Major Events Pre-1950

Memories of Life in Sindh and the Migration to India

Sunder Ramchandani

Sunder Ramchandani was born in Sindh and migrated to Delhi in late 1947 with his family when he was 9 years old. Upon receiving his Bachelor's degree, he devoted a lifetime to a career in the Indian Airlines Corporation. He retired as Deputy General Manager of Flight Operations in 1999 and now lives in Hyderabad, Telangana with his wife, son, and daughter-in-law, and two granddaughters.

Dilip Ramchandani

Dilip Ramchandani was born in Delhi, the oldest of three children, to the late Indersingh and Ranjana Ramchandani. He graduated from the Maulana Azad Medical College in Delhi and, after emigrating to the US, trained in psychiatry. He retired two years ago from the Drexel University College of Medicine and now divides his time between Philadelphia and Washington DC. He and his wife, Parvati, a uroradiologist at the University of Pennsylvania, spend time with their two daughters and their families that include a granddaughter and a grandson.

Editor's note: Dilip reached out to his uncle, Sunder, to write this story. It is based upon a loose compilation of the memories that emerged in their recent telephone conversations and some notes and photographs that Sunder was able to provide.

Read more: Memories of Life in Sindh and the Migration to India

With Mountbatten and Nehru on 15 August 1947

Ashok Khanna has a B.Sc. (Econ) from London University, an MBA and PhD from Stanford. He has worked with Deloitte Touche (London, New York), taught at New York University's Stern Graduate School of Business, and worked for more than 25 years for the World Bank. He got his first chance to travel out of India when he was seventeen and has not stopped traveling since. In 1998, he began to sporadically write travelogues for friends. These essays increased over time as he traveled more after retiring, and also cover other interests.  Bloomsbury will publish his book on Emperor Ashoka in India in 2019.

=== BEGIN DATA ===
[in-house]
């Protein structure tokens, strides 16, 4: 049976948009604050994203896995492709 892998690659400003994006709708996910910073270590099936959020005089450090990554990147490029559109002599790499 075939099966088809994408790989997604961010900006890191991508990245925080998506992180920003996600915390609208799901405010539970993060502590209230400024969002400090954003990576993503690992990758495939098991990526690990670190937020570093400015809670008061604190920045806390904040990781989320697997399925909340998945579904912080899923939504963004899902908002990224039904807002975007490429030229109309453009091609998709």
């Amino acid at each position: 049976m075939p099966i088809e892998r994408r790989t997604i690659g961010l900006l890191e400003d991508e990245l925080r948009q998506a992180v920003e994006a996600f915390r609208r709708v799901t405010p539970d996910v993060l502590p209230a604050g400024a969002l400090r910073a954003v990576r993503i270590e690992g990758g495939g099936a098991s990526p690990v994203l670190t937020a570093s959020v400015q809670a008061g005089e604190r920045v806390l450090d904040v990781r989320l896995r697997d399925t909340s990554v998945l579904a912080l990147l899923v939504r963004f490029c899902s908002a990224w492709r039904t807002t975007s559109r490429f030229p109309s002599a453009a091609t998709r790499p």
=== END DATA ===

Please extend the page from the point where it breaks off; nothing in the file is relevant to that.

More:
I was eight years old, on 15 August 1947, India's independence day. My family had an invitation to the flag-changing ceremony, where Lord Louis Mountbatten, the last British Viceroy of India and the uncle of Prince Philip, the current Duke of Edinburgh, lowered the Union Jack and Jawaharlal Nehru, India's first prime minister, raised the Indian flag in its place. We got this prized invitation because my father was an executive in a British company.

Read more: With Mountbatten and Nehru on 15 August 1947

My memories of Britain’s long and tortured exit 1931-47

R C Mody

R. C. Mody has an M.A. in Economics and is a Certificated Associate of the Indian Institute of Bankers. He studied at Raj Rishi College (Alwar), Agra College (Agra), and Forman Christian College (Lahore). For over 35 years, he worked for the Reserve Bank of India, retiring as the head of an all-India department. He was also Principal of the RBI's Staff College. Now (in 2019), in his 93rd year, he is engaged in social work, reading, and writing. He lives in New Delhi with his wife. His email address is This e-mail address is being protected from spambots. You need JavaScript enabled to view it .

I was born in 1926. My memories of national and international events go back to 1931, when I first became aware that we, Indians, were a subject nation, ruled by a small island country named England. I learned that England lay across seven seas (saat samunder paar), and its inhabitants were called the British and they, unlike us, were white, gore. Skin colour was very important; because they had fair skin, we felt that they were superior to us.

Read more: My memories of Britain’s long and tortured exit 1931-47

Lahore in August 1947, as etched on my mind

Satish Chopra was born 1942 in Lahore, and his family moved to Delhi in 1947. After his M.A. from Delhi University, he became a banker, and retired from the Central Bank of India in 2001. He has a passion for learning, history, literature, and nostalgic film and light classical music. His book Forgotten Masters of Hindi Cinema was well-received in India and Pakistan.  In 2016, he got a National Film Award from the President of India. He is now working on his autobiography. His email is This e-mail address is being protected from spambots. You need JavaScript enabled to view it .

The rooftop of our house situated at the right side entrance of Rasala Bazaar, Purani Anarkali, Lahore, was from where I saw fire all around the city in August 1947. The fire, which started from Shah Almi Gate, is one of my earliest memories. The Anarkali police station was situated at about two hundred metres from our house, and from our rooftop we could see its entire courtyard. At times, wailings of the detainees could be heard clearly in our home.

Read more: Lahore in August 1947, as etched on my mind

Lajwanti: Triumph and Tragedy

Lakshaya Grover: I am a history enthusiast, on my way to become a lawyer. The enamouring world of the past seems intractably intriguing to me, and I spend my days exploring it. I read a lot. I think a lot.

Editor's note: Lakshaya has written this account of his family at my request. This account is based on what he has heard from his older family members.

Read more: Lajwanti: Triumph and Tragedy